The results are in: A spring 2018 study by Egon Zehnder (a global executive search firm) confirmed that most CEOs admit they have no idea what they’re doing at the water cooler.
The study surveyed over 400 leaders from 11 countries and found that corporate heads felt far less prepared for the interpersonal aspects of their role, when compared to the strategic or business aspects. Most CEOs expected that demands on their time and others’ expectations of them would be higher, but nearly half said they underestimated the difficulty of developing management and motivating employees.
CEOs are company captains – responsible for navigating and advancing company culture. So it’s not surprising that in such a high-stakes leadership role, good interpersonal skills are perhaps more important than professional/technical skills. And this isn’t lost on most corporate chiefs. Most CEOs surveyed were outspoken about their desire to work on their own personal development – understanding its contribution to personal and organizational success.
So, given that as you rise in an organization, your technical skills will start to matter less than your interpersonal skills, how do you assess how well you’re doing? And what you do about any gaps?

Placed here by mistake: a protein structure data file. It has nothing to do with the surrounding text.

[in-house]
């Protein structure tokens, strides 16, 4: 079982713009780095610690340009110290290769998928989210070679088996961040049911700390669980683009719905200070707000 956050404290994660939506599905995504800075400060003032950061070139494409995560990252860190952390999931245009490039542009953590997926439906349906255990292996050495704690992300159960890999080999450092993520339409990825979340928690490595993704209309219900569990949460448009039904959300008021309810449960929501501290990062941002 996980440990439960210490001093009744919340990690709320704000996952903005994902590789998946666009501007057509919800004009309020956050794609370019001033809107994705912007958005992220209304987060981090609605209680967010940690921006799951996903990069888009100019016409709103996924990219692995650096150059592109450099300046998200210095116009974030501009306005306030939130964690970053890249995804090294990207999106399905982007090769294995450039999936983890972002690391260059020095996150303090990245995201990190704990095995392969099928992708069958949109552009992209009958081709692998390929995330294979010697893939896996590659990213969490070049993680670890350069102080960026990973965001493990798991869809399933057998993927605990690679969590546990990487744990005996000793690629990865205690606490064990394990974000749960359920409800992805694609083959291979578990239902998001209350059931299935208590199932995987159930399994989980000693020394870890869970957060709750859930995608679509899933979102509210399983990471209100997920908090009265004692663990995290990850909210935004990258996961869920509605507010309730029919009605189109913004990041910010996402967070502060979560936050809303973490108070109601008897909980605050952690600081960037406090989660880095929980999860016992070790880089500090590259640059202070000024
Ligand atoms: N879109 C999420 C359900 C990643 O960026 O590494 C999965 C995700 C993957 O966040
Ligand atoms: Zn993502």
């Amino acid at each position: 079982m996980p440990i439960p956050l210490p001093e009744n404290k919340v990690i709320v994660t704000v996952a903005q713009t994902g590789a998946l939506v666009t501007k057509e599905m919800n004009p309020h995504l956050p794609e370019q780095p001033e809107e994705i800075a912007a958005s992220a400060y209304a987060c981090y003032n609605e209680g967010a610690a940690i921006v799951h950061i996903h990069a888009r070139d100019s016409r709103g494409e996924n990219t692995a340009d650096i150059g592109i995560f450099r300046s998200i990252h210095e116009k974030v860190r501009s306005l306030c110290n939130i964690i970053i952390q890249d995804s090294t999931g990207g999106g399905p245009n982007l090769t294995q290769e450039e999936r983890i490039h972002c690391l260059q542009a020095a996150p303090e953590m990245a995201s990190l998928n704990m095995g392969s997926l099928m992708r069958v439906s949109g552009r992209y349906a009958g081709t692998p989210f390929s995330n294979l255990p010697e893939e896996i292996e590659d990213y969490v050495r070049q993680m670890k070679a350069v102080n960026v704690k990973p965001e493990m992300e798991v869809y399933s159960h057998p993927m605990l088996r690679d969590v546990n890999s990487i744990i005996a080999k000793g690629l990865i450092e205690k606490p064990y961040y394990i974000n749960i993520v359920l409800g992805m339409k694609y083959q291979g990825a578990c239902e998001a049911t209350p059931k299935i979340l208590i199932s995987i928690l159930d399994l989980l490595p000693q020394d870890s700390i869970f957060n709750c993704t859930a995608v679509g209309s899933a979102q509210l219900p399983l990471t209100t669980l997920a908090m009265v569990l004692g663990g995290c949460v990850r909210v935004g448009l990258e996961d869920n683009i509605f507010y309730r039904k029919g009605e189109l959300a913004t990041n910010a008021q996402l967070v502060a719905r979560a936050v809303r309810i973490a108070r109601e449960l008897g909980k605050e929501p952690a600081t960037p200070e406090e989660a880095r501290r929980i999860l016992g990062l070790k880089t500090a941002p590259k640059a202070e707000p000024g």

Here are three things to consider:
- Tell people you are interested in their feedback. Don’t wait for them to offer — ask for it. Show appreciation when they share with you anything about your interpersonal style. Reflect on it. Take notes. Encourage people to give you feedback in the moment. Keep in mind that due to your formal authority, there will always be people who are intimidated and may not share honest feedback with you. That’s why it’s so important to show appreciation right away to those who do.
- Conduct a 360-degree assessment. Learning what others think through a formal assessment can provide valuable information you wouldn’t get any other way. Be prepared for both the positive strokes and also some frank feedback about your style. Make sure whatever assessment you use covers key leadership competencies. This will typically cover the interpersonal realm.
- Get an informal “board of advisors” together. Ask key contacts/friends outside of your organization if they would serve on a “board of advisors” for you. The goal is to make sure that – outside of work – you have people you can talk with openly and honestly about what’s happening inside of work. Talk with them in advance about key meetings or conversations you need to have to get their feedback about how to conduct them as effectively as possible. Also, you can talk with them after both positive and negative interactions to get their view of what you did well and might do better.
Although it can be sobering to hear honest feedback about your style, and it can be hard work to improve, it’s ultimately worth it — gaining followership and motivating others can make your leadership life a lot easier in the future.
Question: Who has had the most impact on your leadership style? No need to use names, but share any wisdom they imparted on you and why it made an impact.